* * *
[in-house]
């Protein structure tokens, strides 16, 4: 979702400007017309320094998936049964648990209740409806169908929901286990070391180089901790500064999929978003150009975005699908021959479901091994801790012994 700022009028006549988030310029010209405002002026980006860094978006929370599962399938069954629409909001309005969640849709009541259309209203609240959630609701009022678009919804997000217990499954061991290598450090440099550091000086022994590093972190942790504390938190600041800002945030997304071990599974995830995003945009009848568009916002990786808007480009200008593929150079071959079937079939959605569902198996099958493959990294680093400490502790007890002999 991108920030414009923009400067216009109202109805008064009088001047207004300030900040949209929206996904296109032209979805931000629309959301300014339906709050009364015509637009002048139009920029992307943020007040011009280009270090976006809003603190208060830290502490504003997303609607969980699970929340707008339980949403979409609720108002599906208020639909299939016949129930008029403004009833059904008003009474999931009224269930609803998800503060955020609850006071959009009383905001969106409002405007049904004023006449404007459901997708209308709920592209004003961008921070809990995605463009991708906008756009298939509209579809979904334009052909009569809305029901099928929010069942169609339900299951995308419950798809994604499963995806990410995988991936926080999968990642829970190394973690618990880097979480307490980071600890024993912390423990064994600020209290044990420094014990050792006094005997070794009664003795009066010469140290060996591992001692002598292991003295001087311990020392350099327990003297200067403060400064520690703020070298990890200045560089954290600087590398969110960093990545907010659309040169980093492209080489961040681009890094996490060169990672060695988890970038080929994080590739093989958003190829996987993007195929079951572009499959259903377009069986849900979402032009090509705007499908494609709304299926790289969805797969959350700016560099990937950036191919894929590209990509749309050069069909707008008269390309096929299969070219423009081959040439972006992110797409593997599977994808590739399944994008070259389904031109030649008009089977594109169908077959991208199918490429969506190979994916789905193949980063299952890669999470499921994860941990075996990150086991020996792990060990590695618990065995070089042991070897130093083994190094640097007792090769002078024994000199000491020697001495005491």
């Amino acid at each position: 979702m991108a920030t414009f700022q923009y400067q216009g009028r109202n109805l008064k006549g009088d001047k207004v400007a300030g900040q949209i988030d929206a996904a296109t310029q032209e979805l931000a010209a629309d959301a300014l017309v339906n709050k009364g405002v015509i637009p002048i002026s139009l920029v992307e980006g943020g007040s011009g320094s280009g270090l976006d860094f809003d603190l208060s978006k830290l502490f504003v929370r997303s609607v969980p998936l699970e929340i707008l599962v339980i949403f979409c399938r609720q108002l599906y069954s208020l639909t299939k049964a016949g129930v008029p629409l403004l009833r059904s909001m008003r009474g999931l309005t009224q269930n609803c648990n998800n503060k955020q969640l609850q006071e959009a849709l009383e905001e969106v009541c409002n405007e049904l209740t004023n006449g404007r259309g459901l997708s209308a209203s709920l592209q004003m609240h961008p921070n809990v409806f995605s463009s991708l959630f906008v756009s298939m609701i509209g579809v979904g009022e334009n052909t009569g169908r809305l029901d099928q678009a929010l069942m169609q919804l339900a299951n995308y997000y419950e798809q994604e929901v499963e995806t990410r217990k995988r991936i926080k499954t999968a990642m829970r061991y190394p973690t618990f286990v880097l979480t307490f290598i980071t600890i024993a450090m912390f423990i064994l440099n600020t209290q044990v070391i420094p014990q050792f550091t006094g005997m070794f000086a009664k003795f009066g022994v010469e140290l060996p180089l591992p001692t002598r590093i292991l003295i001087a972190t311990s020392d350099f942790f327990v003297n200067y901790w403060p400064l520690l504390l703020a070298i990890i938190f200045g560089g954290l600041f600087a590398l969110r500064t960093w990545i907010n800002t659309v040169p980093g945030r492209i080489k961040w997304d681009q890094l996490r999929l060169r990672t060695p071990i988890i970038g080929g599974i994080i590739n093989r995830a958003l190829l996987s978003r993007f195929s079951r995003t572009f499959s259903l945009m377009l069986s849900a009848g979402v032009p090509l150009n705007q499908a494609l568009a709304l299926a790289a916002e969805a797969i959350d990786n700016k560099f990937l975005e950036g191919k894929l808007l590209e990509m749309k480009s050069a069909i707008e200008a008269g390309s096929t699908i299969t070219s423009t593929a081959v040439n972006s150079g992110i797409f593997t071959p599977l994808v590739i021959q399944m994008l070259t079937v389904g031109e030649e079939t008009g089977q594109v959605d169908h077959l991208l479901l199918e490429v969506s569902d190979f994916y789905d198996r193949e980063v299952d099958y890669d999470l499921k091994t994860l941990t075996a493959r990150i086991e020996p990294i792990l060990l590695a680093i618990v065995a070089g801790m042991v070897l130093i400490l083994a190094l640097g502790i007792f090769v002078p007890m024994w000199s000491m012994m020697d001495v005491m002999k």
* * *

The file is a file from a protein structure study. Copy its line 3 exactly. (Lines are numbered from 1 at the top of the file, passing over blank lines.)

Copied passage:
């Amino acid at each position: 979702m991108a920030t414009f700022q923009y400067q216009g009028r109202n109805l008064k006549g009088d001047k207004v400007a300030g900040q949209i988030d929206a996904a296109t310029q032209e979805l931000a010209a629309d959301a300014l017309v339906n709050k009364g405002v015509i637009p002048i002026s139009l920029v992307e980006g943020g007040s011009g320094s280009g270090l976006d860094f809003d603190l208060s978006k830290l502490f504003v929370r997303s609607v969980p998936l699970e929340i707008l599962v339980i949403f979409c399938r609720q108002l599906y069954s208020l639909t299939k049964a016949g129930v008029p629409l403004l009833r059904s909001m008003r009474g999931l309005t009224q269930n609803c648990n998800n503060k955020q969640l609850q006071e959009a849709l009383e905001e969106v009541c409002n405007e049904l209740t004023n006449g404007r259309g459901l997708s209308a209203s709920l592209q004003m609240h961008p921070n809990v409806f995605s463009s991708l959630f906008v756009s298939m609701i509209g579809v979904g009022e334009n052909t009569g169908r809305l029901d099928q678009a929010l069942m169609q919804l339900a299951n995308y997000y419950e798809q994604e929901v499963e995806t990410r217990k995988r991936i926080k499954t999968a990642m829970r061991y190394p973690t618990f286990v880097l979480t307490f290598i980071t600890i024993a450090m912390f423990i064994l440099n600020t209290q044990v070391i420094p014990q050792f550091t006094g005997m070794f000086a009664k003795f009066g022994v010469e140290l060996p180089l591992p001692t002598r590093i292991l003295i001087a972190t311990s020392d350099f942790f327990v003297n200067y901790w403060p400064l520690l504390l703020a070298i990890i938190f200045g560089g954290l600041f600087a590398l969110r500064t960093w990545i907010n800002t659309v040169p980093g945030r492209i080489k961040w997304d681009q890094l996490r999929l060169r990672t060695p071990i988890i970038g080929g599974i994080i590739n093989r995830a958003l190829l996987s978003r993007f195929s079951r995003t572009f499959s259903l945009m377009l069986s849900a009848g979402v032009p090509l150009n705007q499908a494609l568009a709304l299926a790289a916002e969805a797969i959350d990786n700016k560099f990937l975005e950036g191919k894929l808007l590209e990509m749309k480009s050069a069909i707008e200008a008269g390309s096929t699908i299969t070219s423009t593929a081959v040439n972006s150079g992110i797409f593997t071959p599977l994808v590739i021959q399944m994008l070259t079937v389904g031109e030649e079939t008009g089977q594109v959605d169908h077959l991208l479901l199918e490429v969506s569902d190979f994916y789905d198996r193949e980063v299952d099958y890669d999470l499921k091994t994860l941990t075996a493959r990150i086991e020996p990294i792990l060990l590695a680093i618990v065995a070089g801790m042991v070897l130093i400490l083994a190094l640097g502790i007792f090769v002078p007890m024994w000199s000491m012994m020697d001495v005491m002999k």